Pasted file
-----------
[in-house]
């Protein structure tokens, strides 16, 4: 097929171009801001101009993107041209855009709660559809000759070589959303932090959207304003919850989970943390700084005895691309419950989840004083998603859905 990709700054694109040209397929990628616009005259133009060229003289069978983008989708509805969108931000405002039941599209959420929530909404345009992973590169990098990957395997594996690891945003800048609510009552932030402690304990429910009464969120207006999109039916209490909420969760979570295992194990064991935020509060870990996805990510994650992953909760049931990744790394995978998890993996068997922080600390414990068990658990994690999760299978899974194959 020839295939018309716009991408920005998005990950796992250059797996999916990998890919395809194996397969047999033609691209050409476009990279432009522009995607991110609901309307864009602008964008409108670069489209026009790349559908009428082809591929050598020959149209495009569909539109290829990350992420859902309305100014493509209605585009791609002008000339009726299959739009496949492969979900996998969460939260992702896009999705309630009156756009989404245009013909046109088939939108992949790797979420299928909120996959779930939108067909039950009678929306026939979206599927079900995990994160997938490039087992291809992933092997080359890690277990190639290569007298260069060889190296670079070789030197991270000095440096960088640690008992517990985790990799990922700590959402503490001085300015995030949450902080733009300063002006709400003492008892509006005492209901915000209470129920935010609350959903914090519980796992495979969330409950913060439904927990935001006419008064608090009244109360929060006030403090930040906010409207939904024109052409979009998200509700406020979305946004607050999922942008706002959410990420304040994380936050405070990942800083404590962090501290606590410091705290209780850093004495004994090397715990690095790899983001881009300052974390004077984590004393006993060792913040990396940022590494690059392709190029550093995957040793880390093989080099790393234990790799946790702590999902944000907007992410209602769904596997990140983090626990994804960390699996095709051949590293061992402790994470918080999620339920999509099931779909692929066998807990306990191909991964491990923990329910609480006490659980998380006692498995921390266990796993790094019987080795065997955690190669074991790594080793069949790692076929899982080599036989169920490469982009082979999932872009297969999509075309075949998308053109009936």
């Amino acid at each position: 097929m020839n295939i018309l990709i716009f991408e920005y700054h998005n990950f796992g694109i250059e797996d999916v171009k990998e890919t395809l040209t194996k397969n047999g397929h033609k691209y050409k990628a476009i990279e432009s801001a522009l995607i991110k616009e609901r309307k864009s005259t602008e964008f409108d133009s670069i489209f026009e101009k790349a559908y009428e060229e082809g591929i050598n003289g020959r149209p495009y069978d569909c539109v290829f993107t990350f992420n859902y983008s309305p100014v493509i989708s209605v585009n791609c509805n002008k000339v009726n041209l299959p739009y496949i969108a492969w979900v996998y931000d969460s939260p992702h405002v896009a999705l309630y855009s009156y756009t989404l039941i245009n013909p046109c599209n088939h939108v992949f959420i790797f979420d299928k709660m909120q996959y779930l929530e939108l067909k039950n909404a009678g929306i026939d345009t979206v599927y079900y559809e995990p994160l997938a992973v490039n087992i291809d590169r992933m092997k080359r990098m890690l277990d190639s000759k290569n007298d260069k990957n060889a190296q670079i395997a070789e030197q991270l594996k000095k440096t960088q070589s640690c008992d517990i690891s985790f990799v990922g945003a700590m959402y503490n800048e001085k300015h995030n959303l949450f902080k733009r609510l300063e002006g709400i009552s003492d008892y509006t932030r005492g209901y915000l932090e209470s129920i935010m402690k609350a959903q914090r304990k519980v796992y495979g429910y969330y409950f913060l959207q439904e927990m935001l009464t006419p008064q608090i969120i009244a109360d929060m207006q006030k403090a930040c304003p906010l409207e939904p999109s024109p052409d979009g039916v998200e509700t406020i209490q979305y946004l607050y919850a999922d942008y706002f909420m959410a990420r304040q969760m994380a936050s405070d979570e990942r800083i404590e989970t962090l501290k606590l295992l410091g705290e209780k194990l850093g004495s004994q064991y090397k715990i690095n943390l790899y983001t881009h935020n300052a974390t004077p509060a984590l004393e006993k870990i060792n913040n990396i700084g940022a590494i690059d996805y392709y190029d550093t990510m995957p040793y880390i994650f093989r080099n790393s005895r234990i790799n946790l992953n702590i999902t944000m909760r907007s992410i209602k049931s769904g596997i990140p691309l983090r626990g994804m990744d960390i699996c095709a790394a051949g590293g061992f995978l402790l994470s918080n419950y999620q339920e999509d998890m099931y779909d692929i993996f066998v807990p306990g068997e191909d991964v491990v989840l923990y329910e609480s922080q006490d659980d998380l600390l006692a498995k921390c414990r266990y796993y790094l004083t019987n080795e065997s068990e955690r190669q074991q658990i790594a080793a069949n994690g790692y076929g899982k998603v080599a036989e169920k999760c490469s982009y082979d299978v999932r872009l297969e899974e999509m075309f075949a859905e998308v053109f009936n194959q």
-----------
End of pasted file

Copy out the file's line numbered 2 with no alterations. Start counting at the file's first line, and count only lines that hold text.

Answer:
């Protein structure tokens, strides 16, 4: 097929171009801001101009993107041209855009709660559809000759070589959303932090959207304003919850989970943390700084005895691309419950989840004083998603859905 990709700054694109040209397929990628616009005259133009060229003289069978983008989708509805969108931000405002039941599209959420929530909404345009992973590169990098990957395997594996690891945003800048609510009552932030402690304990429910009464969120207006999109039916209490909420969760979570295992194990064991935020509060870990996805990510994650992953909760049931990744790394995978998890993996068997922080600390414990068990658990994690999760299978899974194959 020839295939018309716009991408920005998005990950796992250059797996999916990998890919395809194996397969047999033609691209050409476009990279432009522009995607991110609901309307864009602008964008409108670069489209026009790349559908009428082809591929050598020959149209495009569909539109290829990350992420859902309305100014493509209605585009791609002008000339009726299959739009496949492969979900996998969460939260992702896009999705309630009156756009989404245009013909046109088939939108992949790797979420299928909120996959779930939108067909039950009678929306026939979206599927079900995990994160997938490039087992291809992933092997080359890690277990190639290569007298260069060889190296670079070789030197991270000095440096960088640690008992517990985790990799990922700590959402503490001085300015995030949450902080733009300063002006709400003492008892509006005492209901915000209470129920935010609350959903914090519980796992495979969330409950913060439904927990935001006419008064608090009244109360929060006030403090930040906010409207939904024109052409979009998200509700406020979305946004607050999922942008706002959410990420304040994380936050405070990942800083404590962090501290606590410091705290209780850093004495004994090397715990690095790899983001881009300052974390004077984590004393006993060792913040990396940022590494690059392709190029550093995957040793880390093989080099790393234990790799946790702590999902944000907007992410209602769904596997990140983090626990994804960390699996095709051949590293061992402790994470918080999620339920999509099931779909692929066998807990306990191909991964491990923990329910609480006490659980998380006692498995921390266990796993790094019987080795065997955690190669074991790594080793069949790692076929899982080599036989169920490469982009082979999932872009297969999509075309075949998308053109009936």